How to make homemade rabbit toys

Rabbits are playful pets that enjoy interactive and engaging toys. Offered at larger pet stores, toys for rabbits can often be costly since they will eventually be chewed and destroyed. Homemade rabbit toys are an easy way to keep your pet budget in line, and keep the pet rabbit happy and entertained. By using a few simple supplies from around the house, you can easily make homemade rabbit toys.

Save toilet paper tubes and paper towel tubes to use as a base for a rabbit toy. Clean off any left over tissue or glue so the cardboard surface is clean. Do not use the tube if it is printed with ink.

Stuff the tubes with alfalfa or timothy hay. Hold your hand over one end of the tube, and stuff the tube so it is packed tight with the treat. Allow some of the alfalfa or hay to stick out each end, so the rabbit will be enticed to chew and roll the toy with his nose.

Cut a small branch from an untreated fruit tree. Avoid any trees that have been sprayed with pesticides, fertilisers or other chemicals. Cut the branch into small 6-inch sections. Use a drill to make a hole through one end of the branches. Thread a small piece of bailing twine through the hole, and hang several small branches from the lid of the rabbits cage so he had chew and nudge them.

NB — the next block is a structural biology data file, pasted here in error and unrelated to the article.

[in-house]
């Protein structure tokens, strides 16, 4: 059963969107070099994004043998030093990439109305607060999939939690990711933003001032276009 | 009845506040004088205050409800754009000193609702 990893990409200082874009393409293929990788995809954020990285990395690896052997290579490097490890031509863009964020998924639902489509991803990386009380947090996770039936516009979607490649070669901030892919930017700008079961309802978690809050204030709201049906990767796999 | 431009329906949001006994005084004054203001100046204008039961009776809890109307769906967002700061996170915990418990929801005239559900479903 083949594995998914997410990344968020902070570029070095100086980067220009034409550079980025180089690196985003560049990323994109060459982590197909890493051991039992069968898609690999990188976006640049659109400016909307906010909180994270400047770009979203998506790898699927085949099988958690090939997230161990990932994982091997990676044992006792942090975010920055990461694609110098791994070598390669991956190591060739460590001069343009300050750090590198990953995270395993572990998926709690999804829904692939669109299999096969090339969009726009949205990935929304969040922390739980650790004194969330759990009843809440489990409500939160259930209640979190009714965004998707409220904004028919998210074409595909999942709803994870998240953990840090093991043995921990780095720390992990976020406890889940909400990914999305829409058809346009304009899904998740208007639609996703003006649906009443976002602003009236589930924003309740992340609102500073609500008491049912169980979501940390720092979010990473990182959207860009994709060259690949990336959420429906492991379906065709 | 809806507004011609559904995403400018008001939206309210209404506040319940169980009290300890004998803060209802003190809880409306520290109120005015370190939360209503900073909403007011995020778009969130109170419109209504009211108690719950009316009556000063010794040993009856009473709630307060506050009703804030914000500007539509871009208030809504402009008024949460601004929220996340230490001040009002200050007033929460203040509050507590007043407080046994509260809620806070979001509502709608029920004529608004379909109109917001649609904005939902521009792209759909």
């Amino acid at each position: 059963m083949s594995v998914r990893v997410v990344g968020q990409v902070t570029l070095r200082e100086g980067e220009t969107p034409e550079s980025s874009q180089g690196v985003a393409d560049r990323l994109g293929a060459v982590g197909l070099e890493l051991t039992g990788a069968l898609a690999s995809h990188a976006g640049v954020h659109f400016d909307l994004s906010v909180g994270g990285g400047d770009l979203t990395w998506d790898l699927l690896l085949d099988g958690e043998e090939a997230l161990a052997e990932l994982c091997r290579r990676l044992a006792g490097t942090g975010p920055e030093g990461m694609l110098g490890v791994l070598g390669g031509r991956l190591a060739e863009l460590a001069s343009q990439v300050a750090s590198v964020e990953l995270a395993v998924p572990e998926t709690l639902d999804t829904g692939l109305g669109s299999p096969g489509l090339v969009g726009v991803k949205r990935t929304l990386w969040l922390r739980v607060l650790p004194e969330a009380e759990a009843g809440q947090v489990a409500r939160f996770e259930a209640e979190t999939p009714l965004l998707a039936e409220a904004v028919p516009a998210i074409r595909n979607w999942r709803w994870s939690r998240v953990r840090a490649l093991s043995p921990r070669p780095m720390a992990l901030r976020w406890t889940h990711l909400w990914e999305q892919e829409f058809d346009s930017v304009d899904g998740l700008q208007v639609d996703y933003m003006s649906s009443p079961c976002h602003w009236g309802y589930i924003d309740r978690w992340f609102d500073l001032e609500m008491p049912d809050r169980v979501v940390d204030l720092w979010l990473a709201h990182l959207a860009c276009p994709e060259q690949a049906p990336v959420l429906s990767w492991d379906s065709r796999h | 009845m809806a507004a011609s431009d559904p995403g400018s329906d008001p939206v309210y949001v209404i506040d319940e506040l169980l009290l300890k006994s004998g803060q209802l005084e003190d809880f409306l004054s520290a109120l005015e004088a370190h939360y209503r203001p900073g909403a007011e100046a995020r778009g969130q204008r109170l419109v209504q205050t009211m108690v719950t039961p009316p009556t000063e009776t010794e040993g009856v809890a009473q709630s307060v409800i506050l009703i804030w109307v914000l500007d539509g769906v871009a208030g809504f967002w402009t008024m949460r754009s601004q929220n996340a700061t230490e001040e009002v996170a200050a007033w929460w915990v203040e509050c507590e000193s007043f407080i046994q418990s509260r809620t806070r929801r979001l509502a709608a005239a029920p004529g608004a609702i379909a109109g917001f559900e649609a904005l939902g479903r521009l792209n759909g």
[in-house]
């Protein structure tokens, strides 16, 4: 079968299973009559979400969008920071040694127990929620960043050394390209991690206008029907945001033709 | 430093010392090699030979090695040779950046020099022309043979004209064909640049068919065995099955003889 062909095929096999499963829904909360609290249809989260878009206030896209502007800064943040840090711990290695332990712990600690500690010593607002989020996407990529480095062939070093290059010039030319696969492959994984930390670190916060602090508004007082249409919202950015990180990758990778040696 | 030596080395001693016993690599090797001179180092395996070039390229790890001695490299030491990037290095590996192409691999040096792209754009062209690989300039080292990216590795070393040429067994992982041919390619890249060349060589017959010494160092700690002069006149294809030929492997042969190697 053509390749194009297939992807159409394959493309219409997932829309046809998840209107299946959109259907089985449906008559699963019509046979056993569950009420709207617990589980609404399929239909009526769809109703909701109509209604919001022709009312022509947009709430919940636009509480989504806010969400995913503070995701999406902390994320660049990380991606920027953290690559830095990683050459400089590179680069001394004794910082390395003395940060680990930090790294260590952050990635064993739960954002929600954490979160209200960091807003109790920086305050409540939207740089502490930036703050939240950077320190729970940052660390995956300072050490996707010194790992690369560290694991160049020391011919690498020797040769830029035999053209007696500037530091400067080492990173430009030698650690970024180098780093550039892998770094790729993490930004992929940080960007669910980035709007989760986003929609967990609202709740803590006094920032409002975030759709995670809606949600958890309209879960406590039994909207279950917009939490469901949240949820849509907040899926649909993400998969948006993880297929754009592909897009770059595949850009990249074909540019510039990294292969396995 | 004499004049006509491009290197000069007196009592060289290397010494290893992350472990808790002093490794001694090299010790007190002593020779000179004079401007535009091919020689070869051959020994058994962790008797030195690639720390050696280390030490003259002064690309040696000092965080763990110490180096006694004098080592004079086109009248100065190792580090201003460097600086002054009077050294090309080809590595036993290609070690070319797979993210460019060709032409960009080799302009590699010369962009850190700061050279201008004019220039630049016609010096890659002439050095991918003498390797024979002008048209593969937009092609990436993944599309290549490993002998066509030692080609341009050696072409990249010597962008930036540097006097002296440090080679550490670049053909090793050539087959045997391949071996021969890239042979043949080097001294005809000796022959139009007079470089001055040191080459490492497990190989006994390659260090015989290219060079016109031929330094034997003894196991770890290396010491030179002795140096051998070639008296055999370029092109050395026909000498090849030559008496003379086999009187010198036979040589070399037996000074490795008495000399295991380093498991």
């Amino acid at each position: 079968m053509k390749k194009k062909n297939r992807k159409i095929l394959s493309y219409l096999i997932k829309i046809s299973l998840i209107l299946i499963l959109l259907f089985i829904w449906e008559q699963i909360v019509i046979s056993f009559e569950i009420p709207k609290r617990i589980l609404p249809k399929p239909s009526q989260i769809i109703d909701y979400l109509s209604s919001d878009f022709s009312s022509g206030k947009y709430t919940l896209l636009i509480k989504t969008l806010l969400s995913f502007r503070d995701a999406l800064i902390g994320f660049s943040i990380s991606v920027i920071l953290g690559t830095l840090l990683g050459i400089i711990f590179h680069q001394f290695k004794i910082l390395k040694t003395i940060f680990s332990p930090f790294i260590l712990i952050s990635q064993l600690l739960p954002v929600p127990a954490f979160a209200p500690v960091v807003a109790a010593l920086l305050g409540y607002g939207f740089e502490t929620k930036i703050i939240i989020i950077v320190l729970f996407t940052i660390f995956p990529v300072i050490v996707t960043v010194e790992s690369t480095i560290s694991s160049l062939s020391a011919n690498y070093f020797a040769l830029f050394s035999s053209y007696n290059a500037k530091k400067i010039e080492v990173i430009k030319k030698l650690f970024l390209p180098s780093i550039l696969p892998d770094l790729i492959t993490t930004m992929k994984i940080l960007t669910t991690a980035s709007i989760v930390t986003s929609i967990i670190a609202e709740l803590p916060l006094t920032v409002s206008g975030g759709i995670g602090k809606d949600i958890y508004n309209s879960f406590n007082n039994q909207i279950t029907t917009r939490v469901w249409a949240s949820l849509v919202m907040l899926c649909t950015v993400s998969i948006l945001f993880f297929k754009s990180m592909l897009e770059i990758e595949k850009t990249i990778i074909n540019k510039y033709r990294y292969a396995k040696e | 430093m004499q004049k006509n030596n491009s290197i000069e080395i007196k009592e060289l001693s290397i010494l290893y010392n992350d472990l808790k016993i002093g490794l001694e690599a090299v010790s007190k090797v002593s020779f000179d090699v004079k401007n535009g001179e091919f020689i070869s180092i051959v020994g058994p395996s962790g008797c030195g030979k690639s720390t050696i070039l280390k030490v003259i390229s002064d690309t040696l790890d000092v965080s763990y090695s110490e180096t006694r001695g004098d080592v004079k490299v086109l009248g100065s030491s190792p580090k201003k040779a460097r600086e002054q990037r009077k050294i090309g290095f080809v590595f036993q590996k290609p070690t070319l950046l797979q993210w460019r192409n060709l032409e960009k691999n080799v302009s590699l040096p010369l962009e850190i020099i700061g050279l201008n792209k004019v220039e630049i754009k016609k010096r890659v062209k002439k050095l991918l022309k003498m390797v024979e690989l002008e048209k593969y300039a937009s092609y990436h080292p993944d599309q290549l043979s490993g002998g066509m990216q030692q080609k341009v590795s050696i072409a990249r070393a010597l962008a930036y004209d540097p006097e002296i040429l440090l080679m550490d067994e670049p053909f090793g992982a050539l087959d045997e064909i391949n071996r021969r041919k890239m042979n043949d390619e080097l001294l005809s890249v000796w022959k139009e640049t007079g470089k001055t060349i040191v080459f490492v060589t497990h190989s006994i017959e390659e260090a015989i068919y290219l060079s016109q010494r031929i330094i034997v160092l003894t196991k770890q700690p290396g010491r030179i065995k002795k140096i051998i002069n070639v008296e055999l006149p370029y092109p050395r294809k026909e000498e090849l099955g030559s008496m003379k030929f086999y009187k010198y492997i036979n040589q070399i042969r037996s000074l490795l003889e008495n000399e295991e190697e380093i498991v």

Use pieces of untreated wood scraps for chew block toys. Do not use pine wood. The aromatic oils in pine can cause upper respiratory problems in small mammals. Choose hard woods such as walnut or maple. Cut the wood scraps into small pieces, roughly the size of a plum or kiwi fruit.

Share dried apple rings with the pet rabbit as a tasty toy. Thread bailing twine trough the open centre of a few dried apple slices. Tie the slices from the roof of the rabbit cage with enough twine to let them dangle down for the rabbit to chew on.


Make sure all rabbit toys are made from edible products. Rabbits love to chew on their toys, and eat pieces that fall off. Never make rabbit toys out of plastic, metal or vinyl.

Things You'll Need

  • Toilet paper tubes
  • Paper towel tubes
  • Alfalfa or timothy hay
  • Untreated wood scraps
  • Fruit tree branches
  • Hand drill
  • Bailing twine
  • Dried apples
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About the Author

Angela Tague writes marketing content and journalistic pieces for major brands including Bounty, The Nest, Lowe's Home Improvement and Hidden Valley. She also provides feature content to newspapers and writes health and beauty blogs for Daily Glow, Everyday Health and Walgreens. Tague graduated from the University of Iowa with a bachelor's degree in journalism and mass communications in 1999.